Voters in Tulsa, Okla., approved a $90.7 million bond that will be doled out over the next five years to fund a K-12 classroom technology overhaul.
The funding for student and classroom technologies is part of the 2021 Bond for Tulsa Public Schools, a $414 million investment that is made up of four propositions targeting different aspects of K-12 education:
- Proposition 1: Safe Learning Environments ($166.8 million);
- Proposition 2: Student and Classroom Technologies ($90.7 million);
- Proposition 3: Student Transportation ($17.3 million); and
- Proposition 4: Quality Learning Materials and Programs ($139.3 million).
For the Jun 8 election, voters were asked to vote on each proposition separately and each one had to receive at least 60 percent of the vote to pass. Each proposition received roughly 70 percent of the vote, with Proposition One receiving 72.35 percent, Proposition Two receiving 72.62 percent, Proposition Three receiving 71.63 percent, and Proposition Four receiving 72.96 percent of the vote.
“With tonight’s vote, Tulsans have made a five-year $414 million investment in safe and accessible schools; state-of-the-art educational technology; sustainable student transportation; and rigorous, engaging, and culturally sustaining learning experiences that prepare students for success in college and careers,” Tulsa Public Schools Superintendent Deborah Gist said after the election results were announced.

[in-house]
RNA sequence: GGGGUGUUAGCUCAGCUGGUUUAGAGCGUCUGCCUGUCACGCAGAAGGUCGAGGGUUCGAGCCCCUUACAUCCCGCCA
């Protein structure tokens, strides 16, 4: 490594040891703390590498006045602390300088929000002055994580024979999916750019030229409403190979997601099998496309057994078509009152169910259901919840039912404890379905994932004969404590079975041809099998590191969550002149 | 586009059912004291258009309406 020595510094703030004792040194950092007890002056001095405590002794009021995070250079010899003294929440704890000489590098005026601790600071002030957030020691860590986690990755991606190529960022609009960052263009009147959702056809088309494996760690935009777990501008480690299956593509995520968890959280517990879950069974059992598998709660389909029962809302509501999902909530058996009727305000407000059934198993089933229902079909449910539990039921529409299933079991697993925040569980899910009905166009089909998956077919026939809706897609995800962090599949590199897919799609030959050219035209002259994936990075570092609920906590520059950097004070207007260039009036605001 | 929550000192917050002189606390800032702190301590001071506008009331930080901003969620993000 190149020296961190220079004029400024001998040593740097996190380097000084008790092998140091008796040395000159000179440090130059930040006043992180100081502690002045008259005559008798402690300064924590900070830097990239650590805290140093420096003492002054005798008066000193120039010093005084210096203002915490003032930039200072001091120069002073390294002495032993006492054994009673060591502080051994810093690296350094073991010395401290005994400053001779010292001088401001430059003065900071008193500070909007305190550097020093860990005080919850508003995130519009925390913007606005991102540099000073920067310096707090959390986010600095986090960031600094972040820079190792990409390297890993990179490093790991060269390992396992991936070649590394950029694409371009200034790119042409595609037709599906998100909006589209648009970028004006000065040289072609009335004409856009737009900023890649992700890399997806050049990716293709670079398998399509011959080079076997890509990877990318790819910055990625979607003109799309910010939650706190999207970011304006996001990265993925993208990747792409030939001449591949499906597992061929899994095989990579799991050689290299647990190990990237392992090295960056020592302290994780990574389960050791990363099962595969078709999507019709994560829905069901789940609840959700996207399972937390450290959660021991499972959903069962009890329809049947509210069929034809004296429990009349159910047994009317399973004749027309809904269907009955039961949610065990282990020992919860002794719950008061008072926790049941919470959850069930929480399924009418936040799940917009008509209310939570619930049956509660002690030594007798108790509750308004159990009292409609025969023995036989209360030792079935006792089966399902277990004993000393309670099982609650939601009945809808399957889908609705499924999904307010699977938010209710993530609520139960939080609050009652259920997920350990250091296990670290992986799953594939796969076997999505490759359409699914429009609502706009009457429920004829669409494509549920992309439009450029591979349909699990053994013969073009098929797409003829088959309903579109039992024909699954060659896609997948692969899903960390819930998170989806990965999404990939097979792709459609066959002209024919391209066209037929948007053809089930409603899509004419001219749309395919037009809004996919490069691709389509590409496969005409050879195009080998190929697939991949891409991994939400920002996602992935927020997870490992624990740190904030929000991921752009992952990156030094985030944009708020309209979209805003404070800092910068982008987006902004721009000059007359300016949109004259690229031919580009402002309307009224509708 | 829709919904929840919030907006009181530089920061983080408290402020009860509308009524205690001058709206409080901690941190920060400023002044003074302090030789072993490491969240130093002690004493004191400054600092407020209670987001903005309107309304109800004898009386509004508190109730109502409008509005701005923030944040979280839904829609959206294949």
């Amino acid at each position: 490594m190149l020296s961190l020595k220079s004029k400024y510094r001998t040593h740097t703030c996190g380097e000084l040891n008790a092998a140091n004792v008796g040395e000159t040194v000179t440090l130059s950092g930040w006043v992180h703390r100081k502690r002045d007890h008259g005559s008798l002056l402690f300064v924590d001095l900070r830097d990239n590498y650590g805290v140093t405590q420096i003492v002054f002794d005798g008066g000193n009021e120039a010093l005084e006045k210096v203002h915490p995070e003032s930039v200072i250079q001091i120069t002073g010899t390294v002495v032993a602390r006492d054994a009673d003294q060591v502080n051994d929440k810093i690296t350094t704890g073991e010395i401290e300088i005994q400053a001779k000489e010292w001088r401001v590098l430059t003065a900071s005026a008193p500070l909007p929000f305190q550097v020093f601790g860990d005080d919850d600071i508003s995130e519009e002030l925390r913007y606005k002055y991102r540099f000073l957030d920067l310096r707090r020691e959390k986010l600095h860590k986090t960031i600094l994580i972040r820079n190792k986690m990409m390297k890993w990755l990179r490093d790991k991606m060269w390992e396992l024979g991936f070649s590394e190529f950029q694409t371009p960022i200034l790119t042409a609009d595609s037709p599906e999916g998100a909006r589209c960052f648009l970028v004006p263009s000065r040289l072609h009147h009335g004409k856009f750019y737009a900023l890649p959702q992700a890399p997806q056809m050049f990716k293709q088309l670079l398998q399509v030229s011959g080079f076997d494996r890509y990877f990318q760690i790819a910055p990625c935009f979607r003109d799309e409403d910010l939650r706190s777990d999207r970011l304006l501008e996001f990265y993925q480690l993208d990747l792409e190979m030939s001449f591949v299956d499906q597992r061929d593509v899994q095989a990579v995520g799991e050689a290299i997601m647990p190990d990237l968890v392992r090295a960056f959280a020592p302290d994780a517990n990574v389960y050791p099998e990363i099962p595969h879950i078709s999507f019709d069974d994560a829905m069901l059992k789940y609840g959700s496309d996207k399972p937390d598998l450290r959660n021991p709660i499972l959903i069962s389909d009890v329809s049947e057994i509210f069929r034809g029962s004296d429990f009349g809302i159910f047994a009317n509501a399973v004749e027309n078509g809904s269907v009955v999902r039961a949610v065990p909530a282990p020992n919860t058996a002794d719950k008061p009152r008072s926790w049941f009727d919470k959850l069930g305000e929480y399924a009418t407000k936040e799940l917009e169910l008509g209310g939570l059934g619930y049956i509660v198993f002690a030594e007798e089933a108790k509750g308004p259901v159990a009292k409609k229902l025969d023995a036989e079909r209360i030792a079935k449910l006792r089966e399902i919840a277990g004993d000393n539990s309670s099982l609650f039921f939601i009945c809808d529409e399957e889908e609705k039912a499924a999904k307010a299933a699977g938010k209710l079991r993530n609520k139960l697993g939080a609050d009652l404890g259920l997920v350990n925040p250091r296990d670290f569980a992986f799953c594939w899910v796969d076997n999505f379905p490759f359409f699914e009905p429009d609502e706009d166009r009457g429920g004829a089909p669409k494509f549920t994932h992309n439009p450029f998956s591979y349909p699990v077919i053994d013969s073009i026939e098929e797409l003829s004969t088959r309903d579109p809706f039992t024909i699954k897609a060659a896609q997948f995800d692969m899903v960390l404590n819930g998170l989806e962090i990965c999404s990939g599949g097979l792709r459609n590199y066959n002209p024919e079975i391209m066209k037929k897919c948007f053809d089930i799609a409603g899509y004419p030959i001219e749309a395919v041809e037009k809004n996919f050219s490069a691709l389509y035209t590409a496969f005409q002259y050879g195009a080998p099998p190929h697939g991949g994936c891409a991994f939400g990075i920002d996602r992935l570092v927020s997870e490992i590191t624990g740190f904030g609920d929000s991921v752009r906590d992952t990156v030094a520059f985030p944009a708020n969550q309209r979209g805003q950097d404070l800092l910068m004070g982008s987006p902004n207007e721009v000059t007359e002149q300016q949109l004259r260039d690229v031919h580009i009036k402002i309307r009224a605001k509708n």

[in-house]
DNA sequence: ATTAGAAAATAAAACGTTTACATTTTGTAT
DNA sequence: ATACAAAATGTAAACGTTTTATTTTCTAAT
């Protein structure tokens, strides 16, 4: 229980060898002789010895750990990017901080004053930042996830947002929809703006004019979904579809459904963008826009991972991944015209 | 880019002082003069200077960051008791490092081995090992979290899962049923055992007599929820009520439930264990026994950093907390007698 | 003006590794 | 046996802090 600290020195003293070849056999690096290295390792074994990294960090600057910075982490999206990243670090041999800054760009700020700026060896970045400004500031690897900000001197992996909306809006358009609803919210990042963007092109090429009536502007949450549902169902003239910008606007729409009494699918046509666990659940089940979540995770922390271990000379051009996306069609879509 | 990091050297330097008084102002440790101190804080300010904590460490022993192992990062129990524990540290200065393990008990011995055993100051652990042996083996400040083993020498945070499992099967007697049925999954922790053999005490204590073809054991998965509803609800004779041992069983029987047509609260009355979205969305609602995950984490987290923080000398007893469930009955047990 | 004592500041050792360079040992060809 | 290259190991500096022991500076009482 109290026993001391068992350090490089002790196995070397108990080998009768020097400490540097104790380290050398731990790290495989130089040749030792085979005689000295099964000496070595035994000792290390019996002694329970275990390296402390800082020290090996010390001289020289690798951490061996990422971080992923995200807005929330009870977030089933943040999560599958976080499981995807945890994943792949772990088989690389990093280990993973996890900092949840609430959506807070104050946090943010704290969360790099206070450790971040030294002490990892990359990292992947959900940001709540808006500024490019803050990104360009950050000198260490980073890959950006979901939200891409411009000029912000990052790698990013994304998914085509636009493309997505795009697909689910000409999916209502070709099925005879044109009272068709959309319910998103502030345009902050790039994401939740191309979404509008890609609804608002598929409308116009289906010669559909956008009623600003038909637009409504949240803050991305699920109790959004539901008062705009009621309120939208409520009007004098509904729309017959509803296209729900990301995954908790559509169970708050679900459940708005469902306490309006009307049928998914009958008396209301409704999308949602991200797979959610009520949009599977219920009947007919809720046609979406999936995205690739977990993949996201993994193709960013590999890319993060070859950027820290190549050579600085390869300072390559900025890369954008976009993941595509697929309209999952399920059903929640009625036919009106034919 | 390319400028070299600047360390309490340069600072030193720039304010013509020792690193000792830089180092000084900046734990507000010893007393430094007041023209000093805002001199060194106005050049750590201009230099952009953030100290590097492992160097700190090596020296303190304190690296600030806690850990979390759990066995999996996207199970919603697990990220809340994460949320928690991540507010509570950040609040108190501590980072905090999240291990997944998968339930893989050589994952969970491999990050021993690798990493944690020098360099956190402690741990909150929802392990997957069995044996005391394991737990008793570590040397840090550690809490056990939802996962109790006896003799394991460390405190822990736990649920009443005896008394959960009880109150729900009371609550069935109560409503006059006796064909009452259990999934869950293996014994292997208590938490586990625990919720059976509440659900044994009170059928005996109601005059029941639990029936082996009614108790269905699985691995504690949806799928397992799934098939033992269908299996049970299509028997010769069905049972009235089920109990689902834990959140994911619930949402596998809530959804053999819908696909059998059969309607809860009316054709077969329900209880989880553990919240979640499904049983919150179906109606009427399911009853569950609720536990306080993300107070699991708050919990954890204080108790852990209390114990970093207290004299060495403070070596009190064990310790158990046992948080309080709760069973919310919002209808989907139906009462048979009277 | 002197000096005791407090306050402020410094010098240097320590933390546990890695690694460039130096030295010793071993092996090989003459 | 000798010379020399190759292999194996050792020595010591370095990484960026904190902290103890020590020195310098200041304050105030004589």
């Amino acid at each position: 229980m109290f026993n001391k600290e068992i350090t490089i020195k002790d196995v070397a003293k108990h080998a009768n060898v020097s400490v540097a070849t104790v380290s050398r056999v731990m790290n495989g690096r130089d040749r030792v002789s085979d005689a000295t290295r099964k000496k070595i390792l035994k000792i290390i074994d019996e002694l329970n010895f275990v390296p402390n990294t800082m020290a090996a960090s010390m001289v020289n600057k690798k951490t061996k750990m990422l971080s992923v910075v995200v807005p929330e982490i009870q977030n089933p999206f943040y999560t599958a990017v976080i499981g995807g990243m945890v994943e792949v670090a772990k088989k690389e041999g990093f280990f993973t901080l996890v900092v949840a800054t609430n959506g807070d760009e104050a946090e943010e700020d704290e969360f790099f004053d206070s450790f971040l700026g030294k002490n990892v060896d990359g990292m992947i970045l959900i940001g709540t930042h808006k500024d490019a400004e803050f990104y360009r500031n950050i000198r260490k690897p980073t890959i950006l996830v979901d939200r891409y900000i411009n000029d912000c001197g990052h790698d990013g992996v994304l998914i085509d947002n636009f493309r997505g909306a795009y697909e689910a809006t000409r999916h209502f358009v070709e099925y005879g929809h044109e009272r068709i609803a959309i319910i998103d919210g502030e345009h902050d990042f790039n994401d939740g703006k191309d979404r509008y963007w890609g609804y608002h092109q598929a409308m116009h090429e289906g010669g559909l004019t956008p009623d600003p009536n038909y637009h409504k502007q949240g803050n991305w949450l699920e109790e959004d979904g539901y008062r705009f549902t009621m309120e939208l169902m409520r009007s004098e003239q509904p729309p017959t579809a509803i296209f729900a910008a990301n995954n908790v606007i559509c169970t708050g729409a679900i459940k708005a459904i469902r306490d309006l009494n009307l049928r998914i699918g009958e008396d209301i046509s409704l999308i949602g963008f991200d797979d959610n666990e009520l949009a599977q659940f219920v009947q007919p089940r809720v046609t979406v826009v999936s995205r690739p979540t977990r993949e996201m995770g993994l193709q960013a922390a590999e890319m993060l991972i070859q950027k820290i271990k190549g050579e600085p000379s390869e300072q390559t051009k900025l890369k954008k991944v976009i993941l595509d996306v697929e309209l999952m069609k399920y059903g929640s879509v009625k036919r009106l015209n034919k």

In materials explaining how the bond financing will be employed, Tulsa Public Schools said the funding to improve student and classroom technologies will be used to “ensure that all of our students and schools have the educational technology that 21st-century learners need and deserve.”
Among other measures, Proposition Two includes $54.7 million for technology for teaching and learning, $31.4 million for network, systems, and security upgrades, and $2.7 million for “other projects to enhance student and classroom technology, project management supports, and fees.”
In addition to more traditional transportation funding, Proposition Three also includes $1.1 million for software, cameras, and WiFi for school busses.
Proposition Four allocates $11.5 million to strengthen science, technology, engineering, and math programming in all schools and upgrade STEM labs across the district.
“Bonds have become a critical source for funding the day-to-day maintenance and operation to help our district create great teaching and learning experiences for every student,” Tulsa Public Schools Board President Stacey Woolley said when the board voted to hold the bond election. “Bonds provide safe and state-of-the-art classrooms, libraries, and stadiums, high-quality classroom technology, and importantly this year, support investments in building ventilation and other COVID-19 safety enhancements.”